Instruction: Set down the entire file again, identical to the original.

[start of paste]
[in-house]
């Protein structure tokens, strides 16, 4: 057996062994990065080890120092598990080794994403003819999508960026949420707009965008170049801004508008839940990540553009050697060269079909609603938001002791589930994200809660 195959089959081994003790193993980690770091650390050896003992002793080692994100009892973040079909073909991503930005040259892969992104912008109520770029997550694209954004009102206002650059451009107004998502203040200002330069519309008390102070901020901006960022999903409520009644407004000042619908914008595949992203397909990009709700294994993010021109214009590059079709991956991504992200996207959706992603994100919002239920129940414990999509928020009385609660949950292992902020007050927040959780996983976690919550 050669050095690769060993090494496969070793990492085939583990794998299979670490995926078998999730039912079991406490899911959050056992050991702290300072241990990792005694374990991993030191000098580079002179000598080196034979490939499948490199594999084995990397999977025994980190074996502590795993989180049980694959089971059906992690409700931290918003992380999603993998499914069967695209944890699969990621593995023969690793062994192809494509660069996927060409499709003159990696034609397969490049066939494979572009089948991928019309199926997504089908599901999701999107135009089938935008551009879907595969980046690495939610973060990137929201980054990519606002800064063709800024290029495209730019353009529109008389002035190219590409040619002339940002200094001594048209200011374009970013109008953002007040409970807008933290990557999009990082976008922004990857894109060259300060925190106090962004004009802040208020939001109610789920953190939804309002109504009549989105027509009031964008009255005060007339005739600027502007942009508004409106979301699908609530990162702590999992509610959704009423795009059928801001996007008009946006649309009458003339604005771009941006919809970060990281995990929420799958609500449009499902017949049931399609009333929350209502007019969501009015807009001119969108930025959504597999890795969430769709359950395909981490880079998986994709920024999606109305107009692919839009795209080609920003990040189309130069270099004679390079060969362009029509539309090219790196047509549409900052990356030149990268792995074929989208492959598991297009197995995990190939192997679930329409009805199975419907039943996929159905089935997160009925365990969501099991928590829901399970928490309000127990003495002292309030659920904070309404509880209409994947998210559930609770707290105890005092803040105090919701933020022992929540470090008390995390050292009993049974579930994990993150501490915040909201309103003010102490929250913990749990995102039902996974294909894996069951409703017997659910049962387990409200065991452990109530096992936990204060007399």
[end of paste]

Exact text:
[in-house]
């Protein structure tokens, strides 16, 4: 057996062994990065080890120092598990080794994403003819999508960026949420707009965008170049801004508008839940990540553009050697060269079909609603938001002791589930994200809660 195959089959081994003790193993980690770091650390050896003992002793080692994100009892973040079909073909991503930005040259892969992104912008109520770029997550694209954004009102206002650059451009107004998502203040200002330069519309008390102070901020901006960022999903409520009644407004000042619908914008595949992203397909990009709700294994993010021109214009590059079709991956991504992200996207959706992603994100919002239920129940414990999509928020009385609660949950292992902020007050927040959780996983976690919550 050669050095690769060993090494496969070793990492085939583990794998299979670490995926078998999730039912079991406490899911959050056992050991702290300072241990990792005694374990991993030191000098580079002179000598080196034979490939499948490199594999084995990397999977025994980190074996502590795993989180049980694959089971059906992690409700931290918003992380999603993998499914069967695209944890699969990621593995023969690793062994192809494509660069996927060409499709003159990696034609397969490049066939494979572009089948991928019309199926997504089908599901999701999107135009089938935008551009879907595969980046690495939610973060990137929201980054990519606002800064063709800024290029495209730019353009529109008389002035190219590409040619002339940002200094001594048209200011374009970013109008953002007040409970807008933290990557999009990082976008922004990857894109060259300060925190106090962004004009802040208020939001109610789920953190939804309002109504009549989105027509009031964008009255005060007339005739600027502007942009508004409106979301699908609530990162702590999992509610959704009423795009059928801001996007008009946006649309009458003339604005771009941006919809970060990281995990929420799958609500449009499902017949049931399609009333929350209502007019969501009015807009001119969108930025959504597999890795969430769709359950395909981490880079998986994709920024999606109305107009692919839009795209080609920003990040189309130069270099004679390079060969362009029509539309090219790196047509549409900052990356030149990268792995074929989208492959598991297009197995995990190939192997679930329409009805199975419907039943996929159905089935997160009925365990969501099991928590829901399970928490309000127990003495002292309030659920904070309404509880209409994947998210559930609770707290105890005092803040105090919701933020022992929540470090008390995390050292009993049974579930994990993150501490915040909201309103003010102490929250913990749990995102039902996974294909894996069951409703017997659910049962387990409200065991452990109530096992936990204060007399």